In Comparative Example A the same components were compounded as shown for Example 1 except that 1.5 parts of sodium polyacrylate having a number average molecular weight of about 4500 was used in place of the terpolymer.
In Comparative Example B, the same components were compounded as shown for Example 1, except that no polymer at all was included and 10.3 rather than 8.8 parts of water were present.
The detergent compositions of Example 1 and Comparative Examples A and B were tested for fabric encrustation by repeated washing of cotton fabric at 95° F. with water hardness at 250 ppm (2/1 Ca/Mg ratio). In carrying out the test, four 25.4 cm.×25.4 cm., 100% black cotton fabric swatches along with 0.907 kg. of ballast are washed for 12 min. with 113.4 g of the detergent composition being tested such that the wash liquor contained about 0.162 wt. % of detergent. After washing is completed, 2.00-4.00 g of the calcium carbonate encrusted fabrics are extracted in 100 ml. of 0.2N hydrochloric acid for 30 min. and a 2.0-4.0 ml. aliquot is analyzed for hardness by the EDTA titration method. Encrustation is expressed as mg. calcium carbonate per gram of fabric.
Table I indicates the fabric encrustation as mg CaCO3 per gram fabric after ten washing machine cycles of use.
TABLE I______________________________________Example Fabric Encrustation______________________________________1 8.3A 102.0B 145.0______________________________________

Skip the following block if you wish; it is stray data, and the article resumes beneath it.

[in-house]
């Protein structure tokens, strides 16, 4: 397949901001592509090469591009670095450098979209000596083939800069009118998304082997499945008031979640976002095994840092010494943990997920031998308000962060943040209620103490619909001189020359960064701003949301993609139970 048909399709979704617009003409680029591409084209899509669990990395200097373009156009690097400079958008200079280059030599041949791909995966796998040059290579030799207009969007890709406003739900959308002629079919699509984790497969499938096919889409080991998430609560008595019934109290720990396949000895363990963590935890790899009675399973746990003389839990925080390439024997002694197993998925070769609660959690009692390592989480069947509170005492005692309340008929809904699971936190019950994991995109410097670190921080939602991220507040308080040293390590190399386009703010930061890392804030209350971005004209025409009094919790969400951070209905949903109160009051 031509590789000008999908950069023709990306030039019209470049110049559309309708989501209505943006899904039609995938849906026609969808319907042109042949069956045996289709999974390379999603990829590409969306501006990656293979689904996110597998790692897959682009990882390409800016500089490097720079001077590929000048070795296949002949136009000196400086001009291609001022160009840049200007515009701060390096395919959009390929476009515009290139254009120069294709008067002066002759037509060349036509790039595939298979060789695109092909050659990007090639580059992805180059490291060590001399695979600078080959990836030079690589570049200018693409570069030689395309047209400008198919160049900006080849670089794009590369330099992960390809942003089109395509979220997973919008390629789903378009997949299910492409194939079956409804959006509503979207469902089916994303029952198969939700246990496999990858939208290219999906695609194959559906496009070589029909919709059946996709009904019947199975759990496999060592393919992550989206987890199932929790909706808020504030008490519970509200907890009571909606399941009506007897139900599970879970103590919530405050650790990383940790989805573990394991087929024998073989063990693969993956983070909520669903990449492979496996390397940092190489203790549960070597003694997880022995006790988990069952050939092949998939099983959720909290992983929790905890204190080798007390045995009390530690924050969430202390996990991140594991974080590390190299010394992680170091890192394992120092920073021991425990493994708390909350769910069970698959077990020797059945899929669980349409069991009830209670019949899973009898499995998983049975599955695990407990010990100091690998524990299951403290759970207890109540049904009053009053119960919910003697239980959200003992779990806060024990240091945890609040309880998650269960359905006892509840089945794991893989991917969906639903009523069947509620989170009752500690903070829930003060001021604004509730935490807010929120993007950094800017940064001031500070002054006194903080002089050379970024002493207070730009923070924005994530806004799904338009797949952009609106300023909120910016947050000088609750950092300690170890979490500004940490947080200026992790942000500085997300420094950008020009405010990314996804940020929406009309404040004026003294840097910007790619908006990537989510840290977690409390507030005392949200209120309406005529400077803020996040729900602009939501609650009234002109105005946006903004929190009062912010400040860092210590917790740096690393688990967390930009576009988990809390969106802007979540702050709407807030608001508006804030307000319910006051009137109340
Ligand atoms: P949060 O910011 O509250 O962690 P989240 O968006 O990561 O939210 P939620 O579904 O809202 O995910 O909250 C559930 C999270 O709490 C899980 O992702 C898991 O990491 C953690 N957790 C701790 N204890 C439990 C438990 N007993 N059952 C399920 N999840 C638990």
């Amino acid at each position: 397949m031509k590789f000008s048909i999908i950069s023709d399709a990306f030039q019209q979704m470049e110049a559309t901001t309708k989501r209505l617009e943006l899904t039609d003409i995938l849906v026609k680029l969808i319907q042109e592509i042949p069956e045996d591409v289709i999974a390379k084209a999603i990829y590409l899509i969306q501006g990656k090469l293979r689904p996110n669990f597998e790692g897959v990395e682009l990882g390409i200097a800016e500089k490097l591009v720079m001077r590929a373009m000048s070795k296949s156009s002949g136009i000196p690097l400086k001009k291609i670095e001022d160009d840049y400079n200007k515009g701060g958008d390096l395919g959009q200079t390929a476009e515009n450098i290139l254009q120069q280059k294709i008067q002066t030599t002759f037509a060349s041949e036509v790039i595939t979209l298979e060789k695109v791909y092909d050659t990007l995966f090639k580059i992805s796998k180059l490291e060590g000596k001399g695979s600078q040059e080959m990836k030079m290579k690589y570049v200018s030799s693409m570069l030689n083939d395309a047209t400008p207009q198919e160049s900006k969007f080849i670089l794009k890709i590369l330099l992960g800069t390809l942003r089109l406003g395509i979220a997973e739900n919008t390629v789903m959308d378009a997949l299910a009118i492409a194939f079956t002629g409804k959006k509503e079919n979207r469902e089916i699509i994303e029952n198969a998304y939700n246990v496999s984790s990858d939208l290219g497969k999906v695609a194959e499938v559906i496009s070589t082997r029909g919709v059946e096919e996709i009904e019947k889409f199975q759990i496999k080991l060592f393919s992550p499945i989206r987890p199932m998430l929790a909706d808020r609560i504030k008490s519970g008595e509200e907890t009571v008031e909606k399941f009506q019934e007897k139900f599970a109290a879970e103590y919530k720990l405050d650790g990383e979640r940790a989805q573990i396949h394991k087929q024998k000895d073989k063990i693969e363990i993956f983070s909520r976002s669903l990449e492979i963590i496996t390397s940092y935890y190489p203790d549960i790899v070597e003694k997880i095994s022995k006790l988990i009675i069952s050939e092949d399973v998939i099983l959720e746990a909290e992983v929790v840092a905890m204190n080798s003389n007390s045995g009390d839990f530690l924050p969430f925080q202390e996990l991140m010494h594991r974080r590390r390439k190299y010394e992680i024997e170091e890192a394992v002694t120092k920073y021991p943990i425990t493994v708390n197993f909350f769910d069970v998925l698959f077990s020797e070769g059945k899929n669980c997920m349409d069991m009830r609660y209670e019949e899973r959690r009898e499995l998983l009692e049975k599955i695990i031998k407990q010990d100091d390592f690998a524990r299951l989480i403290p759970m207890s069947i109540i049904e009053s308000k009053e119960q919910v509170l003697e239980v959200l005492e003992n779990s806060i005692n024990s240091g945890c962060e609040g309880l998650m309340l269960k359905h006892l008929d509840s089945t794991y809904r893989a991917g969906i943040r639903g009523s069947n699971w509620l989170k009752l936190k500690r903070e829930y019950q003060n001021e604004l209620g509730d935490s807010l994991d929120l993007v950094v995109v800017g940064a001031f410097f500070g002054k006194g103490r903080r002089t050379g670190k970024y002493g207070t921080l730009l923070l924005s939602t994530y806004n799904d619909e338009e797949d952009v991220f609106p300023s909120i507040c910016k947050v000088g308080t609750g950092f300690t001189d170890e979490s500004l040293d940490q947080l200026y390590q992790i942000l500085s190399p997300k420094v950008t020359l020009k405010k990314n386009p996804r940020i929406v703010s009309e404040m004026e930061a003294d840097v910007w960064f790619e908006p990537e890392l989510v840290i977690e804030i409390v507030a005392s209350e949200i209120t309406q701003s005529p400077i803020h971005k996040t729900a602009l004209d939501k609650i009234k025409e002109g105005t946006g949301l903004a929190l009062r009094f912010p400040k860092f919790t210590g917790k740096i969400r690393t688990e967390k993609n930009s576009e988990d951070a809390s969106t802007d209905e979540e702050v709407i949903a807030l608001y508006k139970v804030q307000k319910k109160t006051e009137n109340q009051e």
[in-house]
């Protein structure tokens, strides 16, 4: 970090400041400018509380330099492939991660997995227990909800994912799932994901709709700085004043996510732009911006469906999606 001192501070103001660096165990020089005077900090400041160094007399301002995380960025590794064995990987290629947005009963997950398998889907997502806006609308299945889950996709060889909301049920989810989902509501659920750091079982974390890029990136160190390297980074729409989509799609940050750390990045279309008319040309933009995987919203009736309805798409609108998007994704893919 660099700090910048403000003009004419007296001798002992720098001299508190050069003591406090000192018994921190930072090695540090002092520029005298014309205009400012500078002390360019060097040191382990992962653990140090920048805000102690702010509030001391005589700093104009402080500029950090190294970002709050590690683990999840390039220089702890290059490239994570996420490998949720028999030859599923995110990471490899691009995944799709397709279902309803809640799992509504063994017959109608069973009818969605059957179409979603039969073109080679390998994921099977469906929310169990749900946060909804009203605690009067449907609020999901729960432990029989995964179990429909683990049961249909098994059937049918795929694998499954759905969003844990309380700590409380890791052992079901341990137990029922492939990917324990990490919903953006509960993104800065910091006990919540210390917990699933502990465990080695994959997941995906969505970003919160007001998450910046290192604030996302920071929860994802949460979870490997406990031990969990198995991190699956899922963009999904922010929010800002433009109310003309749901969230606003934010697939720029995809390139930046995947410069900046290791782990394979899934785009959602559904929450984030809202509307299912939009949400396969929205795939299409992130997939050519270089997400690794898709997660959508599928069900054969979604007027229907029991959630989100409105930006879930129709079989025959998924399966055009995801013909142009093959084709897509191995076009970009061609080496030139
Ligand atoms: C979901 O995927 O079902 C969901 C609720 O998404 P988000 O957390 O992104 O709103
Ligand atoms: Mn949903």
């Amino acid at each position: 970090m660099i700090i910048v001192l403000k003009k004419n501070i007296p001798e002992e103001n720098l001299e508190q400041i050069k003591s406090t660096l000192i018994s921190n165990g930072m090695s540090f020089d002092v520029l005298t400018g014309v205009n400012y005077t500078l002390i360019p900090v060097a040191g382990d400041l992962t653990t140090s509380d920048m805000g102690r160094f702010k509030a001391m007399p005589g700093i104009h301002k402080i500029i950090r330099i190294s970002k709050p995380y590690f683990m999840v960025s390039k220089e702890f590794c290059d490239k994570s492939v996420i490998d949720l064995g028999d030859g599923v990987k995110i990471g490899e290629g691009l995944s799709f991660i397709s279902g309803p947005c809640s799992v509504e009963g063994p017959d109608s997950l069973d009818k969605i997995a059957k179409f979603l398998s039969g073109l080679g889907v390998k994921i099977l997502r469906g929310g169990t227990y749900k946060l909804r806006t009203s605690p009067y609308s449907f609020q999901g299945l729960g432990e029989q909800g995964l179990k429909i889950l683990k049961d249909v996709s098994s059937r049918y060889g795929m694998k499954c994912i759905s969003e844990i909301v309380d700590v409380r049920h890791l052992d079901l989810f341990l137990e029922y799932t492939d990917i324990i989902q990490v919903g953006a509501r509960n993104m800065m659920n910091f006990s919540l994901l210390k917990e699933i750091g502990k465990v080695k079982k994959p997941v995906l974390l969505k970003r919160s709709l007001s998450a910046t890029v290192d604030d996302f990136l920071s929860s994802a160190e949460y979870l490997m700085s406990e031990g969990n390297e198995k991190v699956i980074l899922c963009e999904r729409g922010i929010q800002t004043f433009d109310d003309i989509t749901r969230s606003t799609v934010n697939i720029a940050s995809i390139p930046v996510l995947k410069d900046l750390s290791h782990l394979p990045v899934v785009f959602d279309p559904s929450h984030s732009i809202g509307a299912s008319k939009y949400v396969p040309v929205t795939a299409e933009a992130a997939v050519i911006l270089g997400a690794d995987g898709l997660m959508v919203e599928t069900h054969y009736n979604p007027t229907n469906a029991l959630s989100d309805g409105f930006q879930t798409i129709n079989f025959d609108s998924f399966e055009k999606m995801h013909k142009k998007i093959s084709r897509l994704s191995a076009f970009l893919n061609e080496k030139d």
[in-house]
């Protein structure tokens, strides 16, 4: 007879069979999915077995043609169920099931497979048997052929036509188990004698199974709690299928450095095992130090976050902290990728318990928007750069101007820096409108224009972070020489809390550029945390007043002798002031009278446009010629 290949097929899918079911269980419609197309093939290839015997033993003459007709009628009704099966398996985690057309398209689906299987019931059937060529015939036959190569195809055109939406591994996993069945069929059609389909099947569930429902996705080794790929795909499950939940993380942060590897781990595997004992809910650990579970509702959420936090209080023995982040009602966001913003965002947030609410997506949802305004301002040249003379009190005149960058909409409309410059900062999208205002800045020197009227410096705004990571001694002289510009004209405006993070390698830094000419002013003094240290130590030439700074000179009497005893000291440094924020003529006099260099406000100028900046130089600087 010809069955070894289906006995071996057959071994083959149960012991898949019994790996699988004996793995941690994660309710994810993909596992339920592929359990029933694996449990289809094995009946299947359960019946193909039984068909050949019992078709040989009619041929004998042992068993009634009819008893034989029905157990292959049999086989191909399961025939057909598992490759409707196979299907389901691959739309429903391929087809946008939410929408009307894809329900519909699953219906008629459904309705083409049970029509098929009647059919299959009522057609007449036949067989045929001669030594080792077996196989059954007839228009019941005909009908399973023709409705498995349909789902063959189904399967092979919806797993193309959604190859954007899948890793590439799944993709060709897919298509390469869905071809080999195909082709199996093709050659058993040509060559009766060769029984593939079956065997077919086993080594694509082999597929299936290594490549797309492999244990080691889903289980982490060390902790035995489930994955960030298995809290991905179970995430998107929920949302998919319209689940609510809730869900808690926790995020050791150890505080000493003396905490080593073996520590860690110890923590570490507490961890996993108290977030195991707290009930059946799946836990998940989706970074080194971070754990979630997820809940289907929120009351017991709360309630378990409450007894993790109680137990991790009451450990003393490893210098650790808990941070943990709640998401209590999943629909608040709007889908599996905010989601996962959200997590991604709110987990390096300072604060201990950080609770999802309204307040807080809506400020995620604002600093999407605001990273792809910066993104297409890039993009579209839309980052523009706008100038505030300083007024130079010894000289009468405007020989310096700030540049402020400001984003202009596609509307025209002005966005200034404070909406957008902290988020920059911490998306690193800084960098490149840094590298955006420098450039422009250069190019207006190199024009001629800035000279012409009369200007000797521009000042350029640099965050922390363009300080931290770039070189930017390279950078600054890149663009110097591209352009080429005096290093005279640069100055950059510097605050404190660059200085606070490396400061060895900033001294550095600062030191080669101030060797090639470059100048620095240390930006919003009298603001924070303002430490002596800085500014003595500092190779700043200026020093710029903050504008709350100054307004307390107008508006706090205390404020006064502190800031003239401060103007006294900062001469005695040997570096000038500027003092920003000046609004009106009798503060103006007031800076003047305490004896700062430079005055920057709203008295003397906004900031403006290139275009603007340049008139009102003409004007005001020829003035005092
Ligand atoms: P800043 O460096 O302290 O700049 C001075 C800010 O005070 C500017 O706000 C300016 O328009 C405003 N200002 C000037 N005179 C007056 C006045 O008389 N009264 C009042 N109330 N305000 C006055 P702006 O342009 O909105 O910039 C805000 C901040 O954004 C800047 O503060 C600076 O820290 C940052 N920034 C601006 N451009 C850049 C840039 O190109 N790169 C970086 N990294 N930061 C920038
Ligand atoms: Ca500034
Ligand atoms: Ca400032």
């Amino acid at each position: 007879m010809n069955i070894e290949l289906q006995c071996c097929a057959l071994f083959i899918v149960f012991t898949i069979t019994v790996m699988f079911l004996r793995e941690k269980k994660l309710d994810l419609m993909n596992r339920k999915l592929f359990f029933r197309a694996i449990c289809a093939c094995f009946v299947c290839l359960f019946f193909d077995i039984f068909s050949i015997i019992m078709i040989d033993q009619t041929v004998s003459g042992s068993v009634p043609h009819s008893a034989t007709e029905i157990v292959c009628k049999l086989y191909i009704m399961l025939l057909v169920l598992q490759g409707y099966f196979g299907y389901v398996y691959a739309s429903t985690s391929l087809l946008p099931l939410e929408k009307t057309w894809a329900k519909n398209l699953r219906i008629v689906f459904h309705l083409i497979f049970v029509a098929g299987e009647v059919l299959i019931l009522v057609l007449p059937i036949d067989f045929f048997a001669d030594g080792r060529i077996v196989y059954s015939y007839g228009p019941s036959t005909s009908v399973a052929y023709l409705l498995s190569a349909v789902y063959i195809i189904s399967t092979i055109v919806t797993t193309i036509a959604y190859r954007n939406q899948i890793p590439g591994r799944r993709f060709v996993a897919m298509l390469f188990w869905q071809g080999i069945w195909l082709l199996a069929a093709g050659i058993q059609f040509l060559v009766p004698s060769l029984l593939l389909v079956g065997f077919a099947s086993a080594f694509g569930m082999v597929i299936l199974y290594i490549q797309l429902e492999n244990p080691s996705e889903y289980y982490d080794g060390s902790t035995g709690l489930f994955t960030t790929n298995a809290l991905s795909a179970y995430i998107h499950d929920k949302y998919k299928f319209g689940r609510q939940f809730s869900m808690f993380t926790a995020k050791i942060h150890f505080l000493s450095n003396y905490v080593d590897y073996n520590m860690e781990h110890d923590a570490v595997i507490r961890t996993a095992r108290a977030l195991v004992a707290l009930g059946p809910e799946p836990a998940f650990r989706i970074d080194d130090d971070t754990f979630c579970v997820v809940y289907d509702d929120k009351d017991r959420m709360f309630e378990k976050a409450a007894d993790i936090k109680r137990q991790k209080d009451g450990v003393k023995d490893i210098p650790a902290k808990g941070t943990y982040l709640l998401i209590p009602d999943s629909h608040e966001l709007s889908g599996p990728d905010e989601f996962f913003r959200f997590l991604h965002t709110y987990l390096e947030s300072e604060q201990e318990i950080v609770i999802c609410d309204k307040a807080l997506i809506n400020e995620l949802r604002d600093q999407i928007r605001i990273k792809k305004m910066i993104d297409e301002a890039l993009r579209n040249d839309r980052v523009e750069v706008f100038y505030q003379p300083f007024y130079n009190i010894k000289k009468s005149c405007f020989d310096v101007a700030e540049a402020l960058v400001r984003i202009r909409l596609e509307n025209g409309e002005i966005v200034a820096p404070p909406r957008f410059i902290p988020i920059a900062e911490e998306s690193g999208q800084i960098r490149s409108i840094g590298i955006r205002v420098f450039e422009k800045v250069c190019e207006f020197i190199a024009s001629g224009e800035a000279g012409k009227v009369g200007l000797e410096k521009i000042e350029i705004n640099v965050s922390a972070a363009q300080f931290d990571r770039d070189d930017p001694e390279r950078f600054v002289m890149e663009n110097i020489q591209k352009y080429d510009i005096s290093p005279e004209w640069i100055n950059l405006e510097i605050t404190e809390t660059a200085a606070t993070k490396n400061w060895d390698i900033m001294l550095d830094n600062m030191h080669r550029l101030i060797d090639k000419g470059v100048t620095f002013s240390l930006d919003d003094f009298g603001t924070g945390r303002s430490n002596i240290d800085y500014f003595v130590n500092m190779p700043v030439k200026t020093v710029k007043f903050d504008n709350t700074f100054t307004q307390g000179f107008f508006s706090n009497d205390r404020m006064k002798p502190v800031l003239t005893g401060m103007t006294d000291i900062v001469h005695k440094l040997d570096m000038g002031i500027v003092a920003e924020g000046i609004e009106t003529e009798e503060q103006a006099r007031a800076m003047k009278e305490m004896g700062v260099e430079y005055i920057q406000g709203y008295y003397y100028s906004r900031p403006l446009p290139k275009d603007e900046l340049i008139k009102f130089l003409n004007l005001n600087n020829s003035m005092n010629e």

The results of Table I show a smaller degree of fabric encrustation when the acrylic terpolymer of this invention is present (Example 1) than is indicated by the fabric encrustation obtained when only a conventional polyacrylate (Comparative Example A) or no polymer at all (Comparative Example B) is present in the composition.
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|U.S. Classification||510/351, 510/476, 510/509, 510/360, 510/361, 510/510|
|International Classification||C11D3/37, C11D3/10|
|Cooperative Classification||C11D3/3761, C11D3/10|
|European Classification||C11D3/37C6B, C11D3/10|
|Sep 30, 1993||AS||Assignment|
Owner name: CHURCH & DWIGHT CO., INC., NEW JERSEY
Free format text: ASSIGNMENT OF ASSIGNORS INTEREST;ASSIGNORS:BOLKAN, STEVEN A.;BECKER, JOSEPH GERALD;REEL/FRAME:006719/0449
Effective date: 19930930
|Oct 27, 1998||DI||Adverse decision in interference|
Effective date: 19980731
|Jul 1, 1999||FPAY||Fee payment|
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|Oct 26, 2001||AS||Assignment|
Owner name: CHASE MANHATTAN BANK, AS COLLATERAL AGENT, THE, TE
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Effective date: 20010928
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|Nov 23, 2010||AS||Assignment|
Owner name: CHURCH & DWIGHT CO., INC., NEW JERSEY
Free format text: RELEASE BY SECURED PARTY;ASSIGNOR:JP MORGAN CHASE BANK, N.A. AS ADMINISTRATIVE AGENT;REEL/FRAME:025406/0536